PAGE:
The Supreme Court of Wyoming recently considered when a challenge to an arbitration award must be filed.
In 1997, Bruce Simon, d/b/a Prime Properties of Jackson Hole ("Broker"), received a commission for the sale of a lot. Following the sale, Jackson Hole Realty ("Claimant") claimed a portion of the Broker's commission. The dispute was submitted to mandatory arbitration before the Teton Board of REALTORS® ("Board").
The Board convened an arbitration panel. The panel found that the Broker owed the Claimant part of his commission (approximately $22,000). Pursuant to Section 53 of NAR's Code of Ethics and Arbitration Manual, the award was binding and not appealable, except for a possible limited procedural review to a Board panel for any irregularities in the process. This review must be requested within twenty days after an award is made. The Broker initiated this limited procedural request exactly twenty days from the award date. Almost three months later (and more than ninety days after the award date), the Board's procedural review panel denied the Broker's request for review. Following this denial, the Broker filed a lawsuit challenging the finality of the arbitration award. The trial court dismissed the lawsuit, finding that the Broker had failed to file his challenge to the arbitration within ninety days after the award date. The Broker appealed.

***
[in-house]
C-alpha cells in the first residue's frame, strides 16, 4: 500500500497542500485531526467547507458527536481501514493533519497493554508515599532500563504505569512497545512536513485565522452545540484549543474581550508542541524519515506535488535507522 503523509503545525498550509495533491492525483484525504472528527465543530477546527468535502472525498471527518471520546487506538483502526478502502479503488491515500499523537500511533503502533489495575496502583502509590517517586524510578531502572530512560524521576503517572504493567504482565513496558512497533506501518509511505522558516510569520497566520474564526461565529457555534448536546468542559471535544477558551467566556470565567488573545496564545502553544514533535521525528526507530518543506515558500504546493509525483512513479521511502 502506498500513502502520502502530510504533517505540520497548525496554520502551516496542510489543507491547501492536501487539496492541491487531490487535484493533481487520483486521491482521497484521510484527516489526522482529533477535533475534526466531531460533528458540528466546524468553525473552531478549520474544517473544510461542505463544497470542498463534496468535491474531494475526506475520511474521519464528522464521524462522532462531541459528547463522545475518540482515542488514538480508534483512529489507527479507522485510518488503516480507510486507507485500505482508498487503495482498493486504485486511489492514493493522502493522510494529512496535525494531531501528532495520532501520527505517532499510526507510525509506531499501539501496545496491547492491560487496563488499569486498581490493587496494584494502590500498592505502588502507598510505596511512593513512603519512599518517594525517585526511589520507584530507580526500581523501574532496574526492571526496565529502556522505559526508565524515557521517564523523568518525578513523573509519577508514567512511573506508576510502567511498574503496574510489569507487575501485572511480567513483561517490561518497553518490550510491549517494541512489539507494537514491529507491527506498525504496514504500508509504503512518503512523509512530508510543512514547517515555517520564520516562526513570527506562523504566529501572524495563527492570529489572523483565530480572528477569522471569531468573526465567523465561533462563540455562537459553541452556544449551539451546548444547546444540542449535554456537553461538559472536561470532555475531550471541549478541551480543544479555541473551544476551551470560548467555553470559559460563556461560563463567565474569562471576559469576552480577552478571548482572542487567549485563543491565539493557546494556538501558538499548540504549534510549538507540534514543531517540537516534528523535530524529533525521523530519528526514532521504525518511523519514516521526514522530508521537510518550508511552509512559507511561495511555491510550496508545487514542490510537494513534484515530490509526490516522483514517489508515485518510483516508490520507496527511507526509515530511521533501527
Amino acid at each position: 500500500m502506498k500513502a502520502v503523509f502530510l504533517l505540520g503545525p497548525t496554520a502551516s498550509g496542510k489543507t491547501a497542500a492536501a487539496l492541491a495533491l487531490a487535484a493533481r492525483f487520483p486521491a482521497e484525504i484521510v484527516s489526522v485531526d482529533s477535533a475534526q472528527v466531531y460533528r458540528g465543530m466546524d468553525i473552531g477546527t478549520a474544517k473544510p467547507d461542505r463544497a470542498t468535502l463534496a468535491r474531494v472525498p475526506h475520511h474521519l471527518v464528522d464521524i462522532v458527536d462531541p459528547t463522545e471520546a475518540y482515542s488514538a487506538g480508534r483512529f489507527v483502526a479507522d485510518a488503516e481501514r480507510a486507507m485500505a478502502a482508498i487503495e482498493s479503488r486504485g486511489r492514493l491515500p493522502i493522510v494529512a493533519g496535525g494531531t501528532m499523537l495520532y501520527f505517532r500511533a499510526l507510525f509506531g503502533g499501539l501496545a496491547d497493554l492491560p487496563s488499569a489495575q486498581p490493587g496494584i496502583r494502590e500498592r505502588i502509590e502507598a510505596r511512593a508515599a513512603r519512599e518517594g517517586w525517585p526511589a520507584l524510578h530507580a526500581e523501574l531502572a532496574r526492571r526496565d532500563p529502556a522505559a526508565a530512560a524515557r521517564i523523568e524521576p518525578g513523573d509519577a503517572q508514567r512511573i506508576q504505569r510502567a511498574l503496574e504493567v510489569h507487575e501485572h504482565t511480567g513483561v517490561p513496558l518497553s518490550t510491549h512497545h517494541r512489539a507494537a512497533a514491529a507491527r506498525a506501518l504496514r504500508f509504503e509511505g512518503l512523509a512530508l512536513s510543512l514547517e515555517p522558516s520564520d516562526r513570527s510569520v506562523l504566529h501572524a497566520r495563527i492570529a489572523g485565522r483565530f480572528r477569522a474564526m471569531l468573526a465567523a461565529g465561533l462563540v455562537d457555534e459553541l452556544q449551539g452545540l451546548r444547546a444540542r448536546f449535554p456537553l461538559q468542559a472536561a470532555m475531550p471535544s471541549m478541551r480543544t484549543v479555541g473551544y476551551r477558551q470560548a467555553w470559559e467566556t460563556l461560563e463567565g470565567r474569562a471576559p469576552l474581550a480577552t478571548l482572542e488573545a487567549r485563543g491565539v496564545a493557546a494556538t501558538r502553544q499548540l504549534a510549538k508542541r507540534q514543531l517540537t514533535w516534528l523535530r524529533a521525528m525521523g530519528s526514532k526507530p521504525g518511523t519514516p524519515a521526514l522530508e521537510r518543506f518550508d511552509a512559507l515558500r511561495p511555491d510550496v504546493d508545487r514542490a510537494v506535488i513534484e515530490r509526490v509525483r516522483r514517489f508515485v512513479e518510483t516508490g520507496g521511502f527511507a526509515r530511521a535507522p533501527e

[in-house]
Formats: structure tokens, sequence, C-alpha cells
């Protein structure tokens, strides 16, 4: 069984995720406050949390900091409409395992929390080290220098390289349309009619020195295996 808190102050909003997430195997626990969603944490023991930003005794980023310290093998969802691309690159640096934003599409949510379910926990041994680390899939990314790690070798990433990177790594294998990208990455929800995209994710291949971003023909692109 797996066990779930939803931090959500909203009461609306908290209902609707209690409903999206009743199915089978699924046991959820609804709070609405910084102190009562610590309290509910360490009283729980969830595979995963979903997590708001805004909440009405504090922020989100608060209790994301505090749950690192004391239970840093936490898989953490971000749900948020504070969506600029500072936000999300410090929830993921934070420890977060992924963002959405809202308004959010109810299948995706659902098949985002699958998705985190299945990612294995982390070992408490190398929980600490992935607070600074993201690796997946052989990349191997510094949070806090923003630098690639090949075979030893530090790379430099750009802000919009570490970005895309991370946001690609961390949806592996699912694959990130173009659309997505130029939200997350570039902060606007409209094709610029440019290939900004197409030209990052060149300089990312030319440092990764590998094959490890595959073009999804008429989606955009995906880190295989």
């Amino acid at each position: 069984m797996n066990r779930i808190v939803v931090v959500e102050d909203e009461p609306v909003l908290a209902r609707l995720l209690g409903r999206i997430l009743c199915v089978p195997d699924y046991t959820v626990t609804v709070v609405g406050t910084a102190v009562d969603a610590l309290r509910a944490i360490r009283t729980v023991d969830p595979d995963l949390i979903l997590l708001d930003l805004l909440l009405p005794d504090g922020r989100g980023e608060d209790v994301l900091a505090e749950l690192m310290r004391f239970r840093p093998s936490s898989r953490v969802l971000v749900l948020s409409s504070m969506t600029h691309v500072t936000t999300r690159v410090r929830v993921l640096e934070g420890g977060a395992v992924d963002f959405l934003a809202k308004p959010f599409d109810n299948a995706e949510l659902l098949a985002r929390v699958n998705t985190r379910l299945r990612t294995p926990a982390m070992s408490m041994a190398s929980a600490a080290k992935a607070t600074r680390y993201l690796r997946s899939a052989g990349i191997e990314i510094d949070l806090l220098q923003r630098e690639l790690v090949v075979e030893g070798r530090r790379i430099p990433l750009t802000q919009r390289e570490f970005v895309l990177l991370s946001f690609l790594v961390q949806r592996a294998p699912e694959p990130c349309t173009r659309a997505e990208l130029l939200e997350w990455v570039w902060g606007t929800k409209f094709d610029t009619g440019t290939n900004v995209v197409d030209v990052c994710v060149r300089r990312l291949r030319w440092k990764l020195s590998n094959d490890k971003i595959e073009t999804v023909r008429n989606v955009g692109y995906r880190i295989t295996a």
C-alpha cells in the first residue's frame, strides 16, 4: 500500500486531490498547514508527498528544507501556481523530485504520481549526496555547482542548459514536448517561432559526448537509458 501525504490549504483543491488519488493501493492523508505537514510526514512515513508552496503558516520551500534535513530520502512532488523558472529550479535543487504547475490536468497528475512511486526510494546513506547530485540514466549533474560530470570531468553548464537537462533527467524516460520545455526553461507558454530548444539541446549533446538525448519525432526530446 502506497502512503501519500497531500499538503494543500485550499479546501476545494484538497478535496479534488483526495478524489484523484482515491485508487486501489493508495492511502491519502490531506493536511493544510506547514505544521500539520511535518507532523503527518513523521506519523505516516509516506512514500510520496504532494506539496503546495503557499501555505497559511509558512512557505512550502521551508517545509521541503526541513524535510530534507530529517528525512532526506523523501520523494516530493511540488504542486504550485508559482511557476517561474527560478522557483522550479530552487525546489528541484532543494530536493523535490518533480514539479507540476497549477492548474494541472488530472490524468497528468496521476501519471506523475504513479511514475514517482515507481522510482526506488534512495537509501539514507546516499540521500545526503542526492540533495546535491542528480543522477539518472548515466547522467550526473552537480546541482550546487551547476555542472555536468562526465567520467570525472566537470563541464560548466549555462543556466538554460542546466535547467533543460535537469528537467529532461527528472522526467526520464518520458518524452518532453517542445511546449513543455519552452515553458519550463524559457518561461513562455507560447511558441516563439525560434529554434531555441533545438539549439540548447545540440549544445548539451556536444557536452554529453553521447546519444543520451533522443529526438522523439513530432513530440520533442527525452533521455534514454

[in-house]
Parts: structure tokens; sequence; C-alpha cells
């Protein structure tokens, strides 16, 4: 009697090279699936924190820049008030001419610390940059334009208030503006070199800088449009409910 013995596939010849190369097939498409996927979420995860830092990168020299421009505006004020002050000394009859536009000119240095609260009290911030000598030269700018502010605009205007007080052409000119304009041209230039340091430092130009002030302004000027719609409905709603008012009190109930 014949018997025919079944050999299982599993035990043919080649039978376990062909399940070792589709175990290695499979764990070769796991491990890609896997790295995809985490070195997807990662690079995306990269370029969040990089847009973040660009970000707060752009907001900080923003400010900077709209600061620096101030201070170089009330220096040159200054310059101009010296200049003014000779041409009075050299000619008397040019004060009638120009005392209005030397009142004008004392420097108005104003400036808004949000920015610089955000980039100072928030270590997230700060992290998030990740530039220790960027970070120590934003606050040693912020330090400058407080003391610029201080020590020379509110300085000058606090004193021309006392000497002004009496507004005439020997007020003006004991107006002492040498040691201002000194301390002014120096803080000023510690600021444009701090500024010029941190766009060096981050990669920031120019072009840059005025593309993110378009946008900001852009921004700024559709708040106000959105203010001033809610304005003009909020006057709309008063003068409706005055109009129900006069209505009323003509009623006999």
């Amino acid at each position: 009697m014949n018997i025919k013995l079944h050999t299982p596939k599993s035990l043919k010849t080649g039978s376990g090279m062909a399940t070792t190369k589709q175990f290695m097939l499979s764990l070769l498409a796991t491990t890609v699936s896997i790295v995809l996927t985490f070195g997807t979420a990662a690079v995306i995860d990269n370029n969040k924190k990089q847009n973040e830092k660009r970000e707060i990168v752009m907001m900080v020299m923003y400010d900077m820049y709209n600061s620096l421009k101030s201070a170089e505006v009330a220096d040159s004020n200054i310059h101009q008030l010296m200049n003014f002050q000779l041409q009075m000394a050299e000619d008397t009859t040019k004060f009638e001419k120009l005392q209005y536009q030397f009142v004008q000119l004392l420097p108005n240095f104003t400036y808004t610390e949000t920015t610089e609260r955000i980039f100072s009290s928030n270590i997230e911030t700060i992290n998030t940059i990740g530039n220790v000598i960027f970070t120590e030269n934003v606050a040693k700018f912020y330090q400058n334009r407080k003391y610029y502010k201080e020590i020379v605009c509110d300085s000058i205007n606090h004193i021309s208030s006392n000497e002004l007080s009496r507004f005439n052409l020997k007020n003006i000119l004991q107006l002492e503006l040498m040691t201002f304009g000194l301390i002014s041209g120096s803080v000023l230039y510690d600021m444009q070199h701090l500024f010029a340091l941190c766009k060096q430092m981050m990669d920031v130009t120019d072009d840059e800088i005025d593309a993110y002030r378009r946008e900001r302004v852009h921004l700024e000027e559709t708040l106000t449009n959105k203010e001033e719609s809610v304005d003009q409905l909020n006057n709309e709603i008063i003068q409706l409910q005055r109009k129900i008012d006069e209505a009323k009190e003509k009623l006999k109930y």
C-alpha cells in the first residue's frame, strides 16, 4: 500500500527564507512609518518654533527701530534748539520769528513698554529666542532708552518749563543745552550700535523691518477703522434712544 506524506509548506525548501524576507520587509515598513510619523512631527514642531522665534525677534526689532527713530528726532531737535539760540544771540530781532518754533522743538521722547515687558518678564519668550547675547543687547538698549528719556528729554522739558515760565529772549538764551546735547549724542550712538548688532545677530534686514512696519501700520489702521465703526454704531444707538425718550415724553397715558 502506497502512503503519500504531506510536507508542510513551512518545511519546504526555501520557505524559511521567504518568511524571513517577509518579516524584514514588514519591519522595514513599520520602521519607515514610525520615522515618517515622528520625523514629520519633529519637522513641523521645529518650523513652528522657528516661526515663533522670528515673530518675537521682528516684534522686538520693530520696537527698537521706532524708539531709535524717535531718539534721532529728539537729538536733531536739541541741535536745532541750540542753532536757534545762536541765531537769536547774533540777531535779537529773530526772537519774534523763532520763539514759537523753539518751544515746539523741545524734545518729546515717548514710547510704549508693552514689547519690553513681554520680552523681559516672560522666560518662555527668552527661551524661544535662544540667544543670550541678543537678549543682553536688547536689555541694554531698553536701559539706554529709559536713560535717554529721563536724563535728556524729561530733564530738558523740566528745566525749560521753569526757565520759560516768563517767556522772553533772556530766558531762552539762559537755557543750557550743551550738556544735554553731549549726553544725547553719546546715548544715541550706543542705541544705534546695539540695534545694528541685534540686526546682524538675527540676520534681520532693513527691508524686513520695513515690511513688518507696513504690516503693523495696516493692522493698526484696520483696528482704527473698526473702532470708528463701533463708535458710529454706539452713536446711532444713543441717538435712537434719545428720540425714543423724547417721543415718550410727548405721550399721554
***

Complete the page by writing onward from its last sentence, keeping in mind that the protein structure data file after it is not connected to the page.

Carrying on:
The Supreme Court of Wyoming affirmed the trial court decision. The court first considered whether the Broker filed his challenge to the arbitration in a timely manner. Wyoming has adopted the Uniform Arbitration Act ("Act"), which states that a challenge to an arbitration award must be filed within ninety days of the award date. The Broker argued that the ninety day period did not begin running until the Board ruled on his request for a procedural review. The Board argued that the ninety days began running from the arbitration award date. The court agreed with the Board, finding that earlier Wyoming cases had established that the ninety day period began running from the award date. The court found that the limited procedural review requested by the Broker was not an appeal on the merits of the award, but rather was a challenge to the process used by the Board, and so it was not necessary for the Broker to exhaust this remedy before filing a lawsuit. Thus, the court affirmed the trial court decision.
The court briefly considered the trial court's denial of the Broker's request for a declaratory judgment. A declaratory judgment is used by parties to determine their legal rights. It stated that judicial review of an arbitration award is strictly limited by the Act, and the Broker could not circumvent those limits by requesting a declaratory judgment from the court. The Act was created to provide parties with a quick and efficient way to settle disputes. If parties were able to challenge arbitrations through declaratory judgment actions, it would undermine the entire arbitration system. Thus, the court affirmed the trial court's dismissal of the lawsuit.
Simon v. Teton Board of REALTORS®, 4 P.3d 197 (Wyo. 2000).